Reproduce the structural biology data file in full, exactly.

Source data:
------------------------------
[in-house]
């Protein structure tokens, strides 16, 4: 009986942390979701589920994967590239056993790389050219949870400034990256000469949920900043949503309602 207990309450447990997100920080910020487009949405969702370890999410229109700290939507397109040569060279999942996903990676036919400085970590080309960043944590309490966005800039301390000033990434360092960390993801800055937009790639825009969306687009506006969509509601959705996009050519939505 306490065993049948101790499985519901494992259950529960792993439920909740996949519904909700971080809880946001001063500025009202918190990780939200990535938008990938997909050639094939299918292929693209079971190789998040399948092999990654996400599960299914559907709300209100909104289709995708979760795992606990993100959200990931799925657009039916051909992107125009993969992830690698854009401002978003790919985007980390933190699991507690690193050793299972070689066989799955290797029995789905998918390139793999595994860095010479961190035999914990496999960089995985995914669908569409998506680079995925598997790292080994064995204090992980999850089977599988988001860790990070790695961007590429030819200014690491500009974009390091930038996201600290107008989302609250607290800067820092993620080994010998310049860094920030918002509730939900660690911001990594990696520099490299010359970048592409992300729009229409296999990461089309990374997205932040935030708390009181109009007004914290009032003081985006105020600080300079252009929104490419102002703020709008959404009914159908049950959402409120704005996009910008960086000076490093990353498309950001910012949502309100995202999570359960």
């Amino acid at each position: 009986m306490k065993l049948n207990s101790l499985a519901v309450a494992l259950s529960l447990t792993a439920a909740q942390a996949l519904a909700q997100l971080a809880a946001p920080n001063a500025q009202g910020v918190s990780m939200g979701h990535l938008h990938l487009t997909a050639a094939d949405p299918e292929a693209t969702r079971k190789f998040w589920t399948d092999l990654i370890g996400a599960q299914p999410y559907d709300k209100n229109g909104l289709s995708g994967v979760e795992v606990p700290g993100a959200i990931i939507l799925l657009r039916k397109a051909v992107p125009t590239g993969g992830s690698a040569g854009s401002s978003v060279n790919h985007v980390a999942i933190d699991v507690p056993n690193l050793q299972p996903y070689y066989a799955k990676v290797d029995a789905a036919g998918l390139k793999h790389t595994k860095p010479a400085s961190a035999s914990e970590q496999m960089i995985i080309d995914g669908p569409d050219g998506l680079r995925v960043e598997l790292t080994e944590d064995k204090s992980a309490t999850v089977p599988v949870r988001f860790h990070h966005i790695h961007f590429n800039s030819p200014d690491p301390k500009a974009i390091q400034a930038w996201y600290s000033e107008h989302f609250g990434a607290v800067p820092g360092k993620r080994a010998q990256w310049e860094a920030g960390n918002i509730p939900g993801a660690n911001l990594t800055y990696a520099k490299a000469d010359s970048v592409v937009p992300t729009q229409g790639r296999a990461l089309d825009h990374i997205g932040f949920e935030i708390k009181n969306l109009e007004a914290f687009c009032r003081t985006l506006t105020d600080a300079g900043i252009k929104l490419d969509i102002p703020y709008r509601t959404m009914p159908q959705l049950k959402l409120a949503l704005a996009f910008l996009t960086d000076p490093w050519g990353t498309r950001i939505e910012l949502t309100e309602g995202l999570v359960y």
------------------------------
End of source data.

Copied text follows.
[in-house]
């Protein structure tokens, strides 16, 4: 009986942390979701589920994967590239056993790389050219949870400034990256000469949920900043949503309602 207990309450447990997100920080910020487009949405969702370890999410229109700290939507397109040569060279999942996903990676036919400085970590080309960043944590309490966005800039301390000033990434360092960390993801800055937009790639825009969306687009506006969509509601959705996009050519939505 306490065993049948101790499985519901494992259950529960792993439920909740996949519904909700971080809880946001001063500025009202918190990780939200990535938008990938997909050639094939299918292929693209079971190789998040399948092999990654996400599960299914559907709300209100909104289709995708979760795992606990993100959200990931799925657009039916051909992107125009993969992830690698854009401002978003790919985007980390933190699991507690690193050793299972070689066989799955290797029995789905998918390139793999595994860095010479961190035999914990496999960089995985995914669908569409998506680079995925598997790292080994064995204090992980999850089977599988988001860790990070790695961007590429030819200014690491500009974009390091930038996201600290107008989302609250607290800067820092993620080994010998310049860094920030918002509730939900660690911001990594990696520099490299010359970048592409992300729009229409296999990461089309990374997205932040935030708390009181109009007004914290009032003081985006105020600080300079252009929104490419102002703020709008959404009914159908049950959402409120704005996009910008960086000076490093990353498309950001910012949502309100995202999570359960």
């Amino acid at each position: 009986m306490k065993l049948n207990s101790l499985a519901v309450a494992l259950s529960l447990t792993a439920a909740q942390a996949l519904a909700q997100l971080a809880a946001p920080n001063a500025q009202g910020v918190s990780m939200g979701h990535l938008h990938l487009t997909a050639a094939d949405p299918e292929a693209t969702r079971k190789f998040w589920t399948d092999l990654i370890g996400a599960q299914p999410y559907d709300k209100n229109g909104l289709s995708g994967v979760e795992v606990p700290g993100a959200i990931i939507l799925l657009r039916k397109a051909v992107p125009t590239g993969g992830s690698a040569g854009s401002s978003v060279n790919h985007v980390a999942i933190d699991v507690p056993n690193l050793q299972p996903y070689y066989a799955k990676v290797d029995a789905a036919g998918l390139k793999h790389t595994k860095p010479a400085s961190a035999s914990e970590q496999m960089i995985i080309d995914g669908p569409d050219g998506l680079r995925v960043e598997l790292t080994e944590d064995k204090s992980a309490t999850v089977p599988v949870r988001f860790h990070h966005i790695h961007f590429n800039s030819p200014d690491p301390k500009a974009i390091q400034a930038w996201y600290s000033e107008h989302f609250g990434a607290v800067p820092g360092k993620r080994a010998q990256w310049e860094a920030g960390n918002i509730p939900g993801a660690n911001l990594t800055y990696a520099k490299a000469d010359s970048v592409v937009p992300t729009q229409g790639r296999a990461l089309d825009h990374i997205g932040f949920e935030i708390k009181n969306l109009e007004a914290f687009c009032r003081t985006l506006t105020d600080a300079g900043i252009k929104l490419d969509i102002p703020y709008r509601t959404m009914p159908q959705l049950k959402l409120a949503l704005a996009f910008l996009t960086d000076p490093w050519g990353t498309r950001i939505e910012l949502t309100e309602g995202l999570v359960y």